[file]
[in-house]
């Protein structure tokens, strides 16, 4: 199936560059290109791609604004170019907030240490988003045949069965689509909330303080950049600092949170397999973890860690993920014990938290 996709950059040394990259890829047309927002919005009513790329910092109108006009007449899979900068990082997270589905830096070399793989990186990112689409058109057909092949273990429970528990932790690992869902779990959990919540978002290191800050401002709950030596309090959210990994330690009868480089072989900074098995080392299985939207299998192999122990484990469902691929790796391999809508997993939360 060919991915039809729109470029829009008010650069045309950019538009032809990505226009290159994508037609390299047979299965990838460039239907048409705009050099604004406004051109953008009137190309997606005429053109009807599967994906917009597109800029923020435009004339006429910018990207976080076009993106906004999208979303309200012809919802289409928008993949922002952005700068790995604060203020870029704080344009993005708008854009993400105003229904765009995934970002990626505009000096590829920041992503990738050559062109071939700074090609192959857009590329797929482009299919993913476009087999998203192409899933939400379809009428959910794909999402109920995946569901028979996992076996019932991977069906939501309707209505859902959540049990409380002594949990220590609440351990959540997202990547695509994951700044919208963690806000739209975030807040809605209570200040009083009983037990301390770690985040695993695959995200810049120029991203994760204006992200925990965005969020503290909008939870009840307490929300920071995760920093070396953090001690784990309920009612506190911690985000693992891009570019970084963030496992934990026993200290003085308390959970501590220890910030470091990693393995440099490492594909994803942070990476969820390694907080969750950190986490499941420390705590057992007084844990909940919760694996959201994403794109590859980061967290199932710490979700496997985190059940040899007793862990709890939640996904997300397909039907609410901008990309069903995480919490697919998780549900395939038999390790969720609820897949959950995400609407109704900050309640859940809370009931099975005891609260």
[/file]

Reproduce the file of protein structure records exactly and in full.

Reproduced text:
[in-house]
């Protein structure tokens, strides 16, 4: 199936560059290109791609604004170019907030240490988003045949069965689509909330303080950049600092949170397999973890860690993920014990938290 996709950059040394990259890829047309927002919005009513790329910092109108006009007449899979900068990082997270589905830096070399793989990186990112689409058109057909092949273990429970528990932790690992869902779990959990919540978002290191800050401002709950030596309090959210990994330690009868480089072989900074098995080392299985939207299998192999122990484990469902691929790796391999809508997993939360 060919991915039809729109470029829009008010650069045309950019538009032809990505226009290159994508037609390299047979299965990838460039239907048409705009050099604004406004051109953008009137190309997606005429053109009807599967994906917009597109800029923020435009004339006429910018990207976080076009993106906004999208979303309200012809919802289409928008993949922002952005700068790995604060203020870029704080344009993005708008854009993400105003229904765009995934970002990626505009000096590829920041992503990738050559062109071939700074090609192959857009590329797929482009299919993913476009087999998203192409899933939400379809009428959910794909999402109920995946569901028979996992076996019932991977069906939501309707209505859902959540049990409380002594949990220590609440351990959540997202990547695509994951700044919208963690806000739209975030807040809605209570200040009083009983037990301390770690985040695993695959995200810049120029991203994760204006992200925990965005969020503290909008939870009840307490929300920071995760920093070396953090001690784990309920009612506190911690985000693992891009570019970084963030496992934990026993200290003085308390959970501590220890910030470091990693393995440099490492594909994803942070990476969820390694907080969750950190986490499941420390705590057992007084844990909940919760694996959201994403794109590859980061967290199932710490979700496997985190059940040899007793862990709890939640996904997300397909039907609410901008990309069903995480919490697919998780549900395939038999390790969720609820897949959950995400609407109704900050309640859940809370009931099975005891609260």